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- Unreported Judgment
Twidale v Simon Pty Ltd QSC 127
SUPREME COURT OF QUEENSLAND
No 7992 of 2001
LEAH MAREE TWIDALE
KADISON MICHAEL HOME BY HIS NEXT FRIEND LEAH MAREE TWIDALE
BRENT LESLEY HOME BY HIS NEXT FRIEND LEAH MAREE TWIDALE
SIMON PTY LTD (ACN 009 667 728)
HER HONOUR: The plaintiff seeks a case appraisal. If that application were made without the complicating factor of the application for third party joinder which has now been made, I would have been minded to grant the application. It seems to me that the matter was a relatively suitable one for case appraisal: quantum was relatively simple, it was a dependency action involving questions of support, and liability would not have involved, I think, extensive questions of evidence. I am not sure that I would have granted it as soon as a week away, but it seems to me it was a proper application.
What complicates the matter is that the defendant seeks to join as third party the employer of the deceased but, because of the effect of Bonser v. Melnacis  1 QdR page 1, not in that capacity but in respect of contractual obligations under a contract of carriage so that it will seek damages for economic loss. That proceeding seems to me, without expressing any concluded opinion, to be viable.
The real issue is whether the inconvenience to the plaintiffs outweighs the desirability of resolving all the issues at once. It undoubtedly is inconvenient to the plaintiff: the pleadings have closed, a statement of loss and damage has been delivered, disclosure has taken place, the plaintiffs are ready to proceed. It is inevitable that they will be held up and that there will be some addition to the trial length, although I would have thought not substantial, and I would have thought that the sorts of issues likely to be raised in the third party proceedings will not add greatly to the complexity of the matter.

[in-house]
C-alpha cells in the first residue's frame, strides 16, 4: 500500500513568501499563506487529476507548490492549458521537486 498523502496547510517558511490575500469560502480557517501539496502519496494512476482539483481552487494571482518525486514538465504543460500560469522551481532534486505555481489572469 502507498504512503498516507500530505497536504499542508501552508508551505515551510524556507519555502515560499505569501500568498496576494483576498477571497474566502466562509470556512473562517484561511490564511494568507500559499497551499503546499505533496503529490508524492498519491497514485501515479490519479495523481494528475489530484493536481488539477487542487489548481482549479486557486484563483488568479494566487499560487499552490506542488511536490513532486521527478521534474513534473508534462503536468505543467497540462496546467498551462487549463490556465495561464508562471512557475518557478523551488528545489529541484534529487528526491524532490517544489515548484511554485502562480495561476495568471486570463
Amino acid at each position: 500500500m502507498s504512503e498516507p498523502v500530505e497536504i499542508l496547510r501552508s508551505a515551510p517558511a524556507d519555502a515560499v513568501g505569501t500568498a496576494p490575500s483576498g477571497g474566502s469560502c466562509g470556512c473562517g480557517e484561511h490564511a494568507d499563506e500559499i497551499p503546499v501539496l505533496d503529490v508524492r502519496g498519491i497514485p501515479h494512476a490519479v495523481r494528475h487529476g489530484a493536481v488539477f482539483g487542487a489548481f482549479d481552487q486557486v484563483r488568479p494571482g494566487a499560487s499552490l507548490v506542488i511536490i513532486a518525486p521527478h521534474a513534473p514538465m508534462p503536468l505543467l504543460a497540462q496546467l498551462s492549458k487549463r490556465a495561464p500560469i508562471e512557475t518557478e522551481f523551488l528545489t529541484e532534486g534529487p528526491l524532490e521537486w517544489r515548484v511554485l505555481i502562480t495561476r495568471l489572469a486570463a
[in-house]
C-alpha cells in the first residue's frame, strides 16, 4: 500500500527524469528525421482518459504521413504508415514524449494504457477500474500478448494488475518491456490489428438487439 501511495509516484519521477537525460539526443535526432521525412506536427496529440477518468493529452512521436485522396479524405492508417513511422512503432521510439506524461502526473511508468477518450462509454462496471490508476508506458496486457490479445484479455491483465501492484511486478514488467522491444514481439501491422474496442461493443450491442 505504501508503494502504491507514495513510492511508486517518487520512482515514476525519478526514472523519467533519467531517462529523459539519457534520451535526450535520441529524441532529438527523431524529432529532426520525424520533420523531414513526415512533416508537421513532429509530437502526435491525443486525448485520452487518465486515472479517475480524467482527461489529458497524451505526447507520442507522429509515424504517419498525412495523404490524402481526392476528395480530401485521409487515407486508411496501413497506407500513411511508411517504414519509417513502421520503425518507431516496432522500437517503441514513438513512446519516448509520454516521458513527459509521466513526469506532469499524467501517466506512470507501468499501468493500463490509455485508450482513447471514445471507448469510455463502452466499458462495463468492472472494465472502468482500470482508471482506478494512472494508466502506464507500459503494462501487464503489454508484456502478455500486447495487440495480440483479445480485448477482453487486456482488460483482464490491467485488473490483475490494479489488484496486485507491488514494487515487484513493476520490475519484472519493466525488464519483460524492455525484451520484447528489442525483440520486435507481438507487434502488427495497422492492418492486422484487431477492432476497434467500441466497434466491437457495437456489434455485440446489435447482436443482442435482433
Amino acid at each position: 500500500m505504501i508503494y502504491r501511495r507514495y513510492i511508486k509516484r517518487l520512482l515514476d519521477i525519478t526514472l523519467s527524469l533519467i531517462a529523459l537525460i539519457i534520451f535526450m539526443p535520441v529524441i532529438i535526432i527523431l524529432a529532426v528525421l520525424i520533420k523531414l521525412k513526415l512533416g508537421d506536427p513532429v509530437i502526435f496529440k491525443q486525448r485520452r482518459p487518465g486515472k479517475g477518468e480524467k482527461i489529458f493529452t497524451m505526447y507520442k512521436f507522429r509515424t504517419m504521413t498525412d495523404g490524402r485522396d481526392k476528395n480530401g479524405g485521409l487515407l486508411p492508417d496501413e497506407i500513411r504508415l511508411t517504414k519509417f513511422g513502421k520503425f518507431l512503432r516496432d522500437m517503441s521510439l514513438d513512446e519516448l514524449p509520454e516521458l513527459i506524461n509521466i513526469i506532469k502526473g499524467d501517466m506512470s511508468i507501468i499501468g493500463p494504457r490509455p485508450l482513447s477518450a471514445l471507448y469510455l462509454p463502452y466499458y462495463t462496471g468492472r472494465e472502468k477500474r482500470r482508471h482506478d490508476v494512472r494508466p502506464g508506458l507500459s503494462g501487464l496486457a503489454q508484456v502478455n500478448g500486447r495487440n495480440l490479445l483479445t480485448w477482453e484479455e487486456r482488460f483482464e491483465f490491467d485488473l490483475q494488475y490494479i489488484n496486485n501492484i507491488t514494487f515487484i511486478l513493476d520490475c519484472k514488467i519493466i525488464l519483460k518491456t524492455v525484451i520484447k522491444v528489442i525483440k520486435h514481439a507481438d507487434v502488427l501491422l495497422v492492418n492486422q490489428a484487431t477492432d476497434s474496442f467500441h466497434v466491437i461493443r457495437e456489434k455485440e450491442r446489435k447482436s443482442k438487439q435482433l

The claim will be that it was a condition of the contract of carriage that it would be carried out with reasonable skill and that that extended to proper training of drivers. In effect, those matters which are presently pleaded as contributory negligence in the defence, matters such as the deceased standing too close to the unloading process, will be the alleged breaches of contract. So there is a very considerable mutuality of issues.
There has been a question of whether there was a common insurer between the defendant and the proposed third party has delayed the application. Mr Feely raises the prospect of further problems if there is an indemnity claim against that insurer, but that seems to me speculative and not something that can be of much weight here.
It is clear that at issue in both proceedings are the respective contributions to the resulting tragedy of the unloader and the deceased. There is the complication of the existence of the contract and the implication of the term that the defendant contends for, but I do not think it adds significantly.
It is not yet a year since the accident. It is seven months since the commencement of proceedings. The plaintiffs have been receiving their entitlements as dependants under the WorkCover Act. On balance in all the circumstances, I think that convenience points to allowing the joinder. That means, in my view, that the case appraisal cannot practically proceed in the near future, as was proposed.
HER HONOUR: I think this is an unusual case in which the unsuccessful plaintiffs should have their costs of both applications. The reasons for that are that the application for a case appraisal was properly brought and it is only for the other application that it has not been granted.
It was brought in a timely way and it is really only because of the last minute nature, I suppose, of the third party joinder application that the plaintiff has been forced into resisting it in order to preserve what it hoped to achieve by way of the case appraisal. It does come about, I think, because of the very late application. I understand the reasons for that but I do not think they are to be visited on the plaintiff which has had its original application rendered untenable and then, in order to try and preserve that application, had to resist this one.
I am satisfied that the proper order is that the plaintiff should have the costs of both application to be paid by the defendant.
HER HONOUR: I will make the order as you have amended it and I will initial it and place it with the papers.
- Published Case Name:
Leah Maree Twidale v Simon Pty Ltd
- Shortened Case Name:
Twidale v Simon Pty Ltd
 QSC 127
12 Apr 2002